Breeding Bird Atlas 1 Additional Accounts
Common Ravens may have nested in our area when the Pilgrims arrived; however, the species must have met an early demise with the spread of European colonization. The only specific reference to what may have been a historic Massachusetts nesting locality was Ragged Mountain in Adams, Berkshire County, during the late 1800s (Forbush 1927). It was not until 1982 that the first definitive confirmation of nesting in Massachusetts was obtained, when recently fledged young were observed being fed at Quabbin Reservoir, Worcester County (Gagnon). Since then, raven numbers have steadily increased in central and western Massachusetts, and in 1999 breeding was established in Ashland, Middlesex County (French). Increasingly frequent reports of ravens in eastern Massachusetts, especially Essex County, suggest that further expansion may still be taking place. In Massachusetts, Common Ravens seem to have a preference for nesting on cliff ledges, in quarry pits, and in the stone spillways of dammed rivers, although tree nests have also been found.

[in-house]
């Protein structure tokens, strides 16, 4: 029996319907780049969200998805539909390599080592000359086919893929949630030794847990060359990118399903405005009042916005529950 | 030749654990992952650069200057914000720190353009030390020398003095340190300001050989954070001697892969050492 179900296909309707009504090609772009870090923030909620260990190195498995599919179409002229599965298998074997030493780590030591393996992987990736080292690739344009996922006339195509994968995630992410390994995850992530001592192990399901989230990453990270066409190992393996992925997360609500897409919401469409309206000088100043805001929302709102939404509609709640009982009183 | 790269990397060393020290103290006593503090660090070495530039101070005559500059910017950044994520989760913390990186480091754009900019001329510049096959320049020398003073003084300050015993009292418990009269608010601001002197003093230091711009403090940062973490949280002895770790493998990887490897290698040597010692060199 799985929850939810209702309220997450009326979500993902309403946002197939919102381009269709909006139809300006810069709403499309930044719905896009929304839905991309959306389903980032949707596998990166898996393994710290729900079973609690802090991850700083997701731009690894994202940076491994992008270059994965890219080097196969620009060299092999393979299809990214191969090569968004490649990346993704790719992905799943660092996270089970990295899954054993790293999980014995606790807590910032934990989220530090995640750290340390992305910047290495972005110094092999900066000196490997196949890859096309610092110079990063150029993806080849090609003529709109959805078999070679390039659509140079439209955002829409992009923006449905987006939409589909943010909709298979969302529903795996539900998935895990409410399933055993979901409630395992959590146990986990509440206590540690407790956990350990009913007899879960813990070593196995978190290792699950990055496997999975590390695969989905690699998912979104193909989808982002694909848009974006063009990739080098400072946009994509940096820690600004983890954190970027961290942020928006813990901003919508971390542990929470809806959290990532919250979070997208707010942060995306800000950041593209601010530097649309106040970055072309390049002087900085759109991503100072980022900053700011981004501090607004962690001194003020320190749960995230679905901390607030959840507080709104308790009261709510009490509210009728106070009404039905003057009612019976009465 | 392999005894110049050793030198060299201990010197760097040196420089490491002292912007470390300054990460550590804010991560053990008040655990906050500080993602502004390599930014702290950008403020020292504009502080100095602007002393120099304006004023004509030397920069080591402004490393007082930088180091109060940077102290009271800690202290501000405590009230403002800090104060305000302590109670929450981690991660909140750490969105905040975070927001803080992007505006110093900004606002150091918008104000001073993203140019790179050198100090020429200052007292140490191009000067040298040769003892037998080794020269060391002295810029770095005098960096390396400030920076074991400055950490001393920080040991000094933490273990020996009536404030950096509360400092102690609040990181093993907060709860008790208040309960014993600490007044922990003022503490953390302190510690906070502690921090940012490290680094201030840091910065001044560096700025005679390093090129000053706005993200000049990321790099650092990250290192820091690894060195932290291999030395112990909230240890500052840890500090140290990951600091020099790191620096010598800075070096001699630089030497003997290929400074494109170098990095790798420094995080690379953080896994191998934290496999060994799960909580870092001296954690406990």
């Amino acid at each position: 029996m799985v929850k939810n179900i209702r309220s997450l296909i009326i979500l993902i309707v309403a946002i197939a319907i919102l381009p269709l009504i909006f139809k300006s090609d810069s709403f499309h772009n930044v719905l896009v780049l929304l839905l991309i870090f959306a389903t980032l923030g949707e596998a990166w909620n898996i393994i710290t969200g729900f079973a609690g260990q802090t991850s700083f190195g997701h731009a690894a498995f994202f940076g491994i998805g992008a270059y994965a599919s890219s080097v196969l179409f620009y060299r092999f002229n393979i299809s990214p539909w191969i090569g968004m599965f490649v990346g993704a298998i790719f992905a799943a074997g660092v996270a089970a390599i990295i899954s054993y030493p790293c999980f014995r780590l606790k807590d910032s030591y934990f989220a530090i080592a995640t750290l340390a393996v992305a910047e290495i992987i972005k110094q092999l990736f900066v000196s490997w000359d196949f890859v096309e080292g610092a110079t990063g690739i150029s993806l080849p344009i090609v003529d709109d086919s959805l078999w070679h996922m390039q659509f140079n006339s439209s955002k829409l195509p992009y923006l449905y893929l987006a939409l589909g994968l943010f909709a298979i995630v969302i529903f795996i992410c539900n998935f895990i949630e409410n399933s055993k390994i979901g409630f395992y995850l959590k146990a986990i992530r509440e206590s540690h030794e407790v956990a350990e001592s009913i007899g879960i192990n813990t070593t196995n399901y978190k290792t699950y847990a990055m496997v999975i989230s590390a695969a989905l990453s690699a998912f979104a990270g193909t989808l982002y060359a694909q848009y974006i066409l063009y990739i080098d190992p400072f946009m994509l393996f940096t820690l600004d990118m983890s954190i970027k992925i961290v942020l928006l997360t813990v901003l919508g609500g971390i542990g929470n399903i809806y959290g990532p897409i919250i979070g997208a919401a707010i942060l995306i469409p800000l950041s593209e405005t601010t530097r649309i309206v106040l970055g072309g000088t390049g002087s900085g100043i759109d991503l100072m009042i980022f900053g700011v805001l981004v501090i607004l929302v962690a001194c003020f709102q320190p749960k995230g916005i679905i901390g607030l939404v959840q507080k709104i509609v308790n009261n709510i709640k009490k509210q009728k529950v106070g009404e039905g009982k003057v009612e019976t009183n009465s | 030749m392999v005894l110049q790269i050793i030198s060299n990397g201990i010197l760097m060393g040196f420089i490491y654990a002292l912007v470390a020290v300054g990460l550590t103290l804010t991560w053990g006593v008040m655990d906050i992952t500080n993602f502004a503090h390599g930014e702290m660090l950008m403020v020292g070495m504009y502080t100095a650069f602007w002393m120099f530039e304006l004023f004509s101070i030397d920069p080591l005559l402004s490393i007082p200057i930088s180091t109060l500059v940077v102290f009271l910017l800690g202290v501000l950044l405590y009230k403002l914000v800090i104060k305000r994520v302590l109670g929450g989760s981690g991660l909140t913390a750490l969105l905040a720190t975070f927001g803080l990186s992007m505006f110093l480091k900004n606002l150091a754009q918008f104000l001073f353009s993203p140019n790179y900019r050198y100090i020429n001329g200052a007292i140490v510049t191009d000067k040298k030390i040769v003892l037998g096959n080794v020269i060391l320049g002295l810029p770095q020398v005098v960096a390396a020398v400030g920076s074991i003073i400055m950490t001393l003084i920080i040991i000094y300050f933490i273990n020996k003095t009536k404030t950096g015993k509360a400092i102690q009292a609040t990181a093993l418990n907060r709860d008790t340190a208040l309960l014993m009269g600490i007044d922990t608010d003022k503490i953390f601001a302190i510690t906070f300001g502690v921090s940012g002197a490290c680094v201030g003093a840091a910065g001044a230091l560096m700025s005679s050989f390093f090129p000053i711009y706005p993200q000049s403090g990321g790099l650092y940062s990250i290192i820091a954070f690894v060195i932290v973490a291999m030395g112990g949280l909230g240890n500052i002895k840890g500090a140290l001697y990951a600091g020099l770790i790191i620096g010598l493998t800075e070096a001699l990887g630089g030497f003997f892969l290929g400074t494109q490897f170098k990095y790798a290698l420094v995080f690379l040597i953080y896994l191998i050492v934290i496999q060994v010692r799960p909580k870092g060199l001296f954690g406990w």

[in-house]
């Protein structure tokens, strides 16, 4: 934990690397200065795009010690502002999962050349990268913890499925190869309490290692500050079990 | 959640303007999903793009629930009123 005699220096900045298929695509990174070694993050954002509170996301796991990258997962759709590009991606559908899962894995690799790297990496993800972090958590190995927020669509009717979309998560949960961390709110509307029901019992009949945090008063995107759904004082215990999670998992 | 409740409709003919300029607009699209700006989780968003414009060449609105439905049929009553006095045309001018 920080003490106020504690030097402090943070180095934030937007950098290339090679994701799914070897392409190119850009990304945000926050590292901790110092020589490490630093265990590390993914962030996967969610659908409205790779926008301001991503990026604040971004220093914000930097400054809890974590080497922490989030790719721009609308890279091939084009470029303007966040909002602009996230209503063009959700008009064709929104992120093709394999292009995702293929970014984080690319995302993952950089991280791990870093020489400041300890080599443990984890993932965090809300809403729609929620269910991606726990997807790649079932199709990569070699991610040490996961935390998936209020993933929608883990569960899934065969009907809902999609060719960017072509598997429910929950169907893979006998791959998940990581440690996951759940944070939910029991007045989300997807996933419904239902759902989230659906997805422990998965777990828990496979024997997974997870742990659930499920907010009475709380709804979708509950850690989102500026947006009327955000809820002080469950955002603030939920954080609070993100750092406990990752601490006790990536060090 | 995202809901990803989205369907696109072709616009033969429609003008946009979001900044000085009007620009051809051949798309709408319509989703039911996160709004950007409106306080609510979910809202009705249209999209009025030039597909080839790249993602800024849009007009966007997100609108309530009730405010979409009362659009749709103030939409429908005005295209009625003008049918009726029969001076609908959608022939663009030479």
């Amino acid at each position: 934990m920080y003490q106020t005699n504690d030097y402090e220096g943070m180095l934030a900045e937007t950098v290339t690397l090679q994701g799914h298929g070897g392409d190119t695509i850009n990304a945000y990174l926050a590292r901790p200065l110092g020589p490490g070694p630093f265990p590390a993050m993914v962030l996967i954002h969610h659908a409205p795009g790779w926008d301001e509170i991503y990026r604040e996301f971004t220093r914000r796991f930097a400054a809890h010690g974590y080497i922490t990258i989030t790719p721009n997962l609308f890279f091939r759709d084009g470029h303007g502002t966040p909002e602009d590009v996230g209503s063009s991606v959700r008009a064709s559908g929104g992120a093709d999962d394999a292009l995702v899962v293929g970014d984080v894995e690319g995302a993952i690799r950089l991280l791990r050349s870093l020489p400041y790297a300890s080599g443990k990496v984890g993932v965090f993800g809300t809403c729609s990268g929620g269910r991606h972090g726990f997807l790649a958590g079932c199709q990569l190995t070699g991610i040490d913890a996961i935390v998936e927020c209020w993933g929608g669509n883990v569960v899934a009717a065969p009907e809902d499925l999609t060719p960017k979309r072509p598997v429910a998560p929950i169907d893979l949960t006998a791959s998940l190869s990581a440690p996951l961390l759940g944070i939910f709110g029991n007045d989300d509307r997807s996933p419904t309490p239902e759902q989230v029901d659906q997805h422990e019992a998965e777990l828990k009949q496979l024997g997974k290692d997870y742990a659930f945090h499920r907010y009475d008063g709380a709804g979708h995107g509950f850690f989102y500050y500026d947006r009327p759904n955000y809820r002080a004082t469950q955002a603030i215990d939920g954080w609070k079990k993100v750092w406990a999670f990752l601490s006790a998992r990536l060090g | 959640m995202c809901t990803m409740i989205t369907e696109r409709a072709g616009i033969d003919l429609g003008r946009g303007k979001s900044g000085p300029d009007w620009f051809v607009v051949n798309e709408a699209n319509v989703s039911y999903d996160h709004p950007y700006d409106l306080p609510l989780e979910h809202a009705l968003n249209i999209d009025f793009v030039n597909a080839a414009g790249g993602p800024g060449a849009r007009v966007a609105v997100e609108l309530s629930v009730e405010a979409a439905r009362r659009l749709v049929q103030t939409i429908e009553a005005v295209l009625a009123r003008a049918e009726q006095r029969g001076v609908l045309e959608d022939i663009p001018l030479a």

Common Ravens are often seen at favored hawk-watching sites such as Mount Watatic and Wachusett Mountain in Worcester County, and in winter at Quabbin Reservoir, where they can occasionally be observed on the ice feeding with Bald Eagles.